Alcohol, Teens and the Brain

‘A child’s first taste of alcohol usually comes from a family member’ states a government report.

It’s not uncommon for children to be given the odd glass of wine or champagne at a family gathering or celebration. However, we cannot ignore the fact there are a small percentage of parents who allow their teens to drink as much as they like, under or outside of their supervision. Within this small percentage, there are a few who allow their teens to drink regularly to the point of being drunk and passing out. According to the government report, these families are given help and the children educated on the long term harm that alcohol can cause.

It is not the job of this blog to judge any family but instead to give you the education that can be passed on to teens and save more lives. Alcohol when consumed responsibly can be an enjoyable social experience but when abused can become a dangerous poison.

Binge drinking among teens is not new. According to a government survey of 5,025 children between the ages of 10 – 15, youngsters have no trouble being served by bar staff in clubs and pubs or buying from shops. Whilst this is certainly an issue for the authorities to solve, it is important for us to educate teens about the damage alcohol can cause. This is especially true for young girls who are putting themselves at risk of breast cancer, strokes and high blood pressure.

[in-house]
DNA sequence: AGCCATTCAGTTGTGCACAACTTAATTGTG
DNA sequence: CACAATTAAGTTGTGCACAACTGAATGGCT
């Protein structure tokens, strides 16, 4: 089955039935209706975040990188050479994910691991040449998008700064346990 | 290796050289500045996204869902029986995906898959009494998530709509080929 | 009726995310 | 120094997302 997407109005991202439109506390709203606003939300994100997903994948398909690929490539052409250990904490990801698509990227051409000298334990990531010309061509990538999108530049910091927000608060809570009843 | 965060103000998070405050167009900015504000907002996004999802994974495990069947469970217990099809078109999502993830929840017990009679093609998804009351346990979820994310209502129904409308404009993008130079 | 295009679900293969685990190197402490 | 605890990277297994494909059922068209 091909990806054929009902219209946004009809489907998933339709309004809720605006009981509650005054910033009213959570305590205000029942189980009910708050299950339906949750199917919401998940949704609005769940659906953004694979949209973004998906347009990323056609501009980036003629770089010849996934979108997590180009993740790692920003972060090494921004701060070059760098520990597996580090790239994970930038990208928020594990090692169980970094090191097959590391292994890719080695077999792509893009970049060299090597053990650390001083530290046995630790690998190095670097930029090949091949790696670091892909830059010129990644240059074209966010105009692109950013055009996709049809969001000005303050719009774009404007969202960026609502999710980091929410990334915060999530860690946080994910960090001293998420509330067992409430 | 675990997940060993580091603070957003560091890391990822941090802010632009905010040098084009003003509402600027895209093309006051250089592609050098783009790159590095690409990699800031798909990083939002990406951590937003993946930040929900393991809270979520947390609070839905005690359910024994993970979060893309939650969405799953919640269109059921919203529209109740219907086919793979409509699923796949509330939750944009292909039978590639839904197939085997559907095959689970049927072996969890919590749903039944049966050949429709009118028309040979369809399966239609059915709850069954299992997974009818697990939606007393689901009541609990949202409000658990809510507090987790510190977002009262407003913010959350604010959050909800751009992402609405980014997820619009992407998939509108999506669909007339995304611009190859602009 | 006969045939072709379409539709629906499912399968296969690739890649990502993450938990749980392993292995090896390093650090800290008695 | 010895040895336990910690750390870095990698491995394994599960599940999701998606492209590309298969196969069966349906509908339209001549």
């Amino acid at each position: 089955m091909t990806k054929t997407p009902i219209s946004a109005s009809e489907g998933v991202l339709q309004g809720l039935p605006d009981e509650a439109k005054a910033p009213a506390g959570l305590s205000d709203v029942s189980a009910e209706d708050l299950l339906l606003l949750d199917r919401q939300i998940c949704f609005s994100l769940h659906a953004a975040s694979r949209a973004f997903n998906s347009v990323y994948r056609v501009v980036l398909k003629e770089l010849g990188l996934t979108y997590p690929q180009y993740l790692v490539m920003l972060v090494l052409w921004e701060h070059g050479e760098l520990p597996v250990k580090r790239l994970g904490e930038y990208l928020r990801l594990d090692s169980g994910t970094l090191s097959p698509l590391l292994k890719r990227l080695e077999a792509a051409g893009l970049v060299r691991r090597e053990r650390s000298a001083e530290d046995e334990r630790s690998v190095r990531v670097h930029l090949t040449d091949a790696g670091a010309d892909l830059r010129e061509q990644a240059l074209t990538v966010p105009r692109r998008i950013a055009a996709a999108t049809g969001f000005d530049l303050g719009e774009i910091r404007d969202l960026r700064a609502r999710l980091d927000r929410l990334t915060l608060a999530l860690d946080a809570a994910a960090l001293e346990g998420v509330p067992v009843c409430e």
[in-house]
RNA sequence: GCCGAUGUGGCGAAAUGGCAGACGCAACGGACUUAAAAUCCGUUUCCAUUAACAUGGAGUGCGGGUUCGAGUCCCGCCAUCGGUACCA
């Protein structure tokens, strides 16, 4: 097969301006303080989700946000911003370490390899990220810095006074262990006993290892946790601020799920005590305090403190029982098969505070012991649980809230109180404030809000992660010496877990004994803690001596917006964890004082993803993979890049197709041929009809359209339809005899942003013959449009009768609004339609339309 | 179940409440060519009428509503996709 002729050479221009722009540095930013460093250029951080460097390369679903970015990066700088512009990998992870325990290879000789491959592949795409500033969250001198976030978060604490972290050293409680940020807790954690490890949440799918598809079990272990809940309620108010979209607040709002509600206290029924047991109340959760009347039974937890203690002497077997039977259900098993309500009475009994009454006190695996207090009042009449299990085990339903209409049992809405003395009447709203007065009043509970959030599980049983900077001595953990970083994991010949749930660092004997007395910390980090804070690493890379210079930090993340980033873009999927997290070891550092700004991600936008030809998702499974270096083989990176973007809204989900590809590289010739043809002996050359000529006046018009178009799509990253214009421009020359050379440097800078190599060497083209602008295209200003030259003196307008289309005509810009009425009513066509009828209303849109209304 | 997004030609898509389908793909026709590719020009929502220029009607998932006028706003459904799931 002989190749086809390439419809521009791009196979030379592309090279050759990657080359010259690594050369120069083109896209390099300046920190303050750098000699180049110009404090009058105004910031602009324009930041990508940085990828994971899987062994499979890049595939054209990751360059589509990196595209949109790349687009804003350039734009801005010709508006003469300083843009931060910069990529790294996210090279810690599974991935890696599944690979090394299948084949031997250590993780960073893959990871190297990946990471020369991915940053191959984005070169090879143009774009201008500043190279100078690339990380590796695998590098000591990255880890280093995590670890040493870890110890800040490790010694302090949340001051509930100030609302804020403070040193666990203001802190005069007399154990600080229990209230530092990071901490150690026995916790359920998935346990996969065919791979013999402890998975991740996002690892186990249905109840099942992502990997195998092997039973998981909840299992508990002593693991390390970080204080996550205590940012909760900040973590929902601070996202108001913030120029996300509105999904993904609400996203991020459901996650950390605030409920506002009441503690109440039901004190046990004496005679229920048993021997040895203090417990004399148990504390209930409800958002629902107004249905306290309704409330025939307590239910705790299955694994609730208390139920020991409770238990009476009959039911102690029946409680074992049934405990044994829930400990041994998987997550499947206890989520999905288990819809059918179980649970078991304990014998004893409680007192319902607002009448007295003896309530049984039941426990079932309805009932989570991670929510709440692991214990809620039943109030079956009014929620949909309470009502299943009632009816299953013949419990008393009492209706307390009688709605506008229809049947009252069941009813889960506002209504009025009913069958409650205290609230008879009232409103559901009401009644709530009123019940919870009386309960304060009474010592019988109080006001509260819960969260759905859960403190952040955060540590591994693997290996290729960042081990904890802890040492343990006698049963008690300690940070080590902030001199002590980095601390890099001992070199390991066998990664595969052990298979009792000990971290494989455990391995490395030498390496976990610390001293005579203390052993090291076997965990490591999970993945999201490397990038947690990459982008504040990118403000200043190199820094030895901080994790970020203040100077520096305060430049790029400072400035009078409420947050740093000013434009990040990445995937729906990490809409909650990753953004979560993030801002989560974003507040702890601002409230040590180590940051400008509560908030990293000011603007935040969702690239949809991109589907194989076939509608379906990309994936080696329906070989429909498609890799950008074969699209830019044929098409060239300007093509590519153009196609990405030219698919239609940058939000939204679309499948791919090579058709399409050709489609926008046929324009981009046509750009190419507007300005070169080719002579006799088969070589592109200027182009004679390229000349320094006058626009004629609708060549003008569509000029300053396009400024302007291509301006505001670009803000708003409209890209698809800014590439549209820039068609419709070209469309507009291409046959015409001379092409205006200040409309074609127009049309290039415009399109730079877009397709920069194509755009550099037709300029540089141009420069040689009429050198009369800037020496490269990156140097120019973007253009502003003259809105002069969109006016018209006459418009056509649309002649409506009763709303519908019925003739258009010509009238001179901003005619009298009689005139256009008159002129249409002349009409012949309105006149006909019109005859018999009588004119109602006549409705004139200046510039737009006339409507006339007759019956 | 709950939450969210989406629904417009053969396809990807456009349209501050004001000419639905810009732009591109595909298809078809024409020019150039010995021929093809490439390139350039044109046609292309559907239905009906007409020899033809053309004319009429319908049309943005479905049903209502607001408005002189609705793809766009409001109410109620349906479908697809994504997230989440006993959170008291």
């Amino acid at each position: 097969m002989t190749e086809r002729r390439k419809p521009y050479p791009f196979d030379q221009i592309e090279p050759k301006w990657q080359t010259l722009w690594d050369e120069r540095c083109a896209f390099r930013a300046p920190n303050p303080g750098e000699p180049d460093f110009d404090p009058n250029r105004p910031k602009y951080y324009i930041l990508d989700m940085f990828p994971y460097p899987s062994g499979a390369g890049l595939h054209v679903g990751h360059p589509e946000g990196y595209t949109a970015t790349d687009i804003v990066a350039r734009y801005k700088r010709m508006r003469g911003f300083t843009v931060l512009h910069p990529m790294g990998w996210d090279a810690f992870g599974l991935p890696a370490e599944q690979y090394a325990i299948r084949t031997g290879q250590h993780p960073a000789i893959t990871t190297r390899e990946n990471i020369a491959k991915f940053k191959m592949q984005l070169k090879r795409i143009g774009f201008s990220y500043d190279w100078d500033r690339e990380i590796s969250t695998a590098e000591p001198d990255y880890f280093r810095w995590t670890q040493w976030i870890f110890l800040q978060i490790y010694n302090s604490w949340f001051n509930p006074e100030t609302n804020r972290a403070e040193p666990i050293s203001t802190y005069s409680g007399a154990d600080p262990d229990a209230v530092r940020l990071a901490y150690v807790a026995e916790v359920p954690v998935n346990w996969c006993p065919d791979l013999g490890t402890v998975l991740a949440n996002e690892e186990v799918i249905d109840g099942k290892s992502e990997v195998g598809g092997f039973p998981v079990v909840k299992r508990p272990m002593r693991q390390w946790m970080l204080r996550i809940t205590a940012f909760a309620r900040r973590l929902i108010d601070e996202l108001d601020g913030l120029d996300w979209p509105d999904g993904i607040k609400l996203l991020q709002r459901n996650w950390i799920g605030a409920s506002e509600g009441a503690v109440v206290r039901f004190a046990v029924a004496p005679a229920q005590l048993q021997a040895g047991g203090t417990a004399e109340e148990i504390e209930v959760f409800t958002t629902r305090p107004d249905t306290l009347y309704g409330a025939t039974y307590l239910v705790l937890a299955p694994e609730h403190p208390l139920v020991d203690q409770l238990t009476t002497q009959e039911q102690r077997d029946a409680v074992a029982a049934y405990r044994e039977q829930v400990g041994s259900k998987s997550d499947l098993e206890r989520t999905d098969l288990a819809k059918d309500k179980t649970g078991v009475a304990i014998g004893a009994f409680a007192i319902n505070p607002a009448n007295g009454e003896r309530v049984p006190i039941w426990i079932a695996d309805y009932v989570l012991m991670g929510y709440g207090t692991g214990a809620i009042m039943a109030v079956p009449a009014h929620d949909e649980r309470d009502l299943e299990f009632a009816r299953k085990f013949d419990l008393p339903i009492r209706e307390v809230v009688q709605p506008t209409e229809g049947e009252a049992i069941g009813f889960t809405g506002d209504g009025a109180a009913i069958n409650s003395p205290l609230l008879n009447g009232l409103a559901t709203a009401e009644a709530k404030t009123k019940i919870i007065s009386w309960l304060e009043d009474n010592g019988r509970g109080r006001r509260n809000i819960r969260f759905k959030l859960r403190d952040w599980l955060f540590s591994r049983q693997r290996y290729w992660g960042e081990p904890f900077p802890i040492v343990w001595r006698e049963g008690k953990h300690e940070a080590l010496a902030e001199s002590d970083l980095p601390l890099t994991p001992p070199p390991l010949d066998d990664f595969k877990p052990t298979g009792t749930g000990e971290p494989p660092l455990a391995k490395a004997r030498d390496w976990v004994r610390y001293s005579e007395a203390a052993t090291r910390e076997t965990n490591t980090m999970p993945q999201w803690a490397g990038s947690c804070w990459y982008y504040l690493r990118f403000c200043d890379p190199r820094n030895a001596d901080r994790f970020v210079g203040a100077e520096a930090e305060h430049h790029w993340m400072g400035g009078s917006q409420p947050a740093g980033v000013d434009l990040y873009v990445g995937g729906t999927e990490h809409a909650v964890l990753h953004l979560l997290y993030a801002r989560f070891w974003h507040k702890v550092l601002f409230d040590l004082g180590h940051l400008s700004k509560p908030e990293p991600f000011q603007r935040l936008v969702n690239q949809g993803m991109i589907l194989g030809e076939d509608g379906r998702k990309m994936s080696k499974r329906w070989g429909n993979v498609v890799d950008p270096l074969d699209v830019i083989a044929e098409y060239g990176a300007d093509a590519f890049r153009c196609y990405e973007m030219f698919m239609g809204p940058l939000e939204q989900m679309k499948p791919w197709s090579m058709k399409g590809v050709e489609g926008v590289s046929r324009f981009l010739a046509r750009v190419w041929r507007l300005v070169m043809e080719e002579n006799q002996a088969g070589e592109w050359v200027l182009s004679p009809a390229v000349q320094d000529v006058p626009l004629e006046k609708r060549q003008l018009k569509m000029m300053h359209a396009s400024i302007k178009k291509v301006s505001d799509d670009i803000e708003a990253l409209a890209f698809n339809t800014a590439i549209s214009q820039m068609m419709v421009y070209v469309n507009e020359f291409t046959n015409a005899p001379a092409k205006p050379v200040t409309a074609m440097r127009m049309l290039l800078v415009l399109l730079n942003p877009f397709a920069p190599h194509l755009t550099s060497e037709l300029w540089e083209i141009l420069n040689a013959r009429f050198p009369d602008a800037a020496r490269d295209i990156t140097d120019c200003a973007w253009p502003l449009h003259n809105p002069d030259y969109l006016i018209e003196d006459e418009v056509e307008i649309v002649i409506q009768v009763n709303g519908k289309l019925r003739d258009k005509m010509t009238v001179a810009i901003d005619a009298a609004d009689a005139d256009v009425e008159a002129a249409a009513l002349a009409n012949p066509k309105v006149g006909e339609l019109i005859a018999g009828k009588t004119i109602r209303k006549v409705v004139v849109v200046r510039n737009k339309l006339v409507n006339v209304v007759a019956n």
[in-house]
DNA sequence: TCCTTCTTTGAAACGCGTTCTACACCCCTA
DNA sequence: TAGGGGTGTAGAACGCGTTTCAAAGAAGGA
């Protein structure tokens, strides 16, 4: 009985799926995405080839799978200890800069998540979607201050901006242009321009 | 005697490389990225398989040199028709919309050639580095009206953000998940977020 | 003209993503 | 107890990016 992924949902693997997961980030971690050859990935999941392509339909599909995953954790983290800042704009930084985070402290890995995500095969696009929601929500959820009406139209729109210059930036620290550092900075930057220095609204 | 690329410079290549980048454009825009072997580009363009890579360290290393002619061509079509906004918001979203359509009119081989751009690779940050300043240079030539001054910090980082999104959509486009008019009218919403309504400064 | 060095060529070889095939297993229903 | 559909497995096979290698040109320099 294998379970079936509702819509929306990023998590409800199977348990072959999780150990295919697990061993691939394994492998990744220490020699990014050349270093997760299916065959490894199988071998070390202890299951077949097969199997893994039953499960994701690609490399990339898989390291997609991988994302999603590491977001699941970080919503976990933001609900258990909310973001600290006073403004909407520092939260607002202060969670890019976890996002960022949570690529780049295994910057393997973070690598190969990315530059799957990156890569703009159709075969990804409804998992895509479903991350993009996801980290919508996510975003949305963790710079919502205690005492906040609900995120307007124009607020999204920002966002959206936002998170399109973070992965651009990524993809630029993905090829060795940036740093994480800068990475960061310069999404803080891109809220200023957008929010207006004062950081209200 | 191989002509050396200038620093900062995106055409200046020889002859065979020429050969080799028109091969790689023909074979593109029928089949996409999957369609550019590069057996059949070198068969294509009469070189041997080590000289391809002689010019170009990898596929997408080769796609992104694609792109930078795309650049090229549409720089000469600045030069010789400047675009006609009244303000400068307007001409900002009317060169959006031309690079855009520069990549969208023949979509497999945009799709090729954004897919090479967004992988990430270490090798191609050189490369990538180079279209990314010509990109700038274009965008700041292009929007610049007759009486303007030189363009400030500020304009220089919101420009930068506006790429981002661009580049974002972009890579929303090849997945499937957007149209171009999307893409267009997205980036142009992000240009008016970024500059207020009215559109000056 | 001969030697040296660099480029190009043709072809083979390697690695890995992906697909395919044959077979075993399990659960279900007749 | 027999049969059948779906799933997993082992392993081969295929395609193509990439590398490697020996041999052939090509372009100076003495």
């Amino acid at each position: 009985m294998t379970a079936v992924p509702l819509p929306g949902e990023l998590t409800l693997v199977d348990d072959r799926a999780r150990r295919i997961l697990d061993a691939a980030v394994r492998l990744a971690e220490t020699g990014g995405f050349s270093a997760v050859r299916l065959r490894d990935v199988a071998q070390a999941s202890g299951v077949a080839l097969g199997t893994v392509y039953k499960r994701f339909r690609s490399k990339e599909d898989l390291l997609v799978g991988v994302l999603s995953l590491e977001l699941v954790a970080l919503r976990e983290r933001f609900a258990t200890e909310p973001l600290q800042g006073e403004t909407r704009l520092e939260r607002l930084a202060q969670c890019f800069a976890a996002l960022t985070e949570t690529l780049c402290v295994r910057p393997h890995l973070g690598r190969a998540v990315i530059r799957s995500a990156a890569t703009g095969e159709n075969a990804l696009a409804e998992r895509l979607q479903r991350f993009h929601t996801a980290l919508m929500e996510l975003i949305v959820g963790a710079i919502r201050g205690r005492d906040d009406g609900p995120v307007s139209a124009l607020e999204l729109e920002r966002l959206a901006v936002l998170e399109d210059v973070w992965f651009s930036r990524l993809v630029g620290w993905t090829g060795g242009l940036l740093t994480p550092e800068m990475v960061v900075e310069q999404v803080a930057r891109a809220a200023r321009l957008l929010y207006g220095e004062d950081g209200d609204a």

As we know, the human body reaches full development between the ages of 18-25. This does not only concern puberty, which affect the body frame, hormones and reproductive organs. It also concerns the development of the brain.


Alcohol, like all drugs, affects cognitive behaviour and can cause permanent brain damage. When alcohol is consumed it is quickly absorbed and pumped via the bloodstream to all parts of the body including the brain. Alcohol has a negative affect on the brain. The list below outlines the affects on the brain when drinking alcohol.

  • Cerebral cortex; hinders thought process, affects judgement and decision making
  • Frontal lobe; uncontrolled behaviour (anger, lack of inhibitions etc)
  • Cerebellum; loss of balance and coordination, difficulty walking
  • Hippocampus; memory loss, blackouts, difficulty learning
  • Hypothalamus; increases blood pressure, reduces heart rate and body temperature
  • Medulla; irregular heartbeat, increased risk of hypothermia

Drinking alcohol, certainly affects ones judgement and decision making. In a developing brain it can cause long term damage which has an effect on the day to day functionality of the body. You only have one body. It’s your choice. Take care of yourself and educate those your care about.


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